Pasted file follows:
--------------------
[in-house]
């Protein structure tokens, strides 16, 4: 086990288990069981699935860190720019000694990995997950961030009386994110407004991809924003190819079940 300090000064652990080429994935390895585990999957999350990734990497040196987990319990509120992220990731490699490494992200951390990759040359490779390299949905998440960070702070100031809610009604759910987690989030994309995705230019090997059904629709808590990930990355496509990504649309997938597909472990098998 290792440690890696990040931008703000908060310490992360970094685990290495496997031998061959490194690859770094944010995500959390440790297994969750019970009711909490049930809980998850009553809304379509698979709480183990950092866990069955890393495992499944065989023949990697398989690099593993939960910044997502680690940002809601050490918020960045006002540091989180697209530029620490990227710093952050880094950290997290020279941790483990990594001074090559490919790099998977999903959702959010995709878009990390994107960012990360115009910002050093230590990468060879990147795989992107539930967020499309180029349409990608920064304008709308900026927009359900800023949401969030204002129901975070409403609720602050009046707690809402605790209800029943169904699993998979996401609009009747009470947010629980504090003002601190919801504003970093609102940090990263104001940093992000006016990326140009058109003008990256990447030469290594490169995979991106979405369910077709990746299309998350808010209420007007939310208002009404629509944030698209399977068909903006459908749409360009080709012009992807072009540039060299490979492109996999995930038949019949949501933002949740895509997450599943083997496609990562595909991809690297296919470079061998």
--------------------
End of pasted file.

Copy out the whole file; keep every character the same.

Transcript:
[in-house]
């Protein structure tokens, strides 16, 4: 086990288990069981699935860190720019000694990995997950961030009386994110407004991809924003190819079940 300090000064652990080429994935390895585990999957999350990734990497040196987990319990509120992220990731490699490494992200951390990759040359490779390299949905998440960070702070100031809610009604759910987690989030994309995705230019090997059904629709808590990930990355496509990504649309997938597909472990098998 290792440690890696990040931008703000908060310490992360970094685990290495496997031998061959490194690859770094944010995500959390440790297994969750019970009711909490049930809980998850009553809304379509698979709480183990950092866990069955890393495992499944065989023949990697398989690099593993939960910044997502680690940002809601050490918020960045006002540091989180697209530029620490990227710093952050880094950290997290020279941790483990990594001074090559490919790099998977999903959702959010995709878009990390994107960012990360115009910002050093230590990468060879990147795989992107539930967020499309180029349409990608920064304008709308900026927009359900800023949401969030204002129901975070409403609720602050009046707690809402605790209800029943169904699993998979996401609009009747009470947010629980504090003002601190919801504003970093609102940090990263104001940093992000006016990326140009058109003008990256990447030469290594490169995979991106979405369910077709990746299309998350808010209420007007939310208002009404629509944030698209399977068909903006459908749409360009080709012009992807072009540039060299490979492109996999995930038949019949949501933002949740895509997450599943083997496609990562595909991809690297296919470079061998």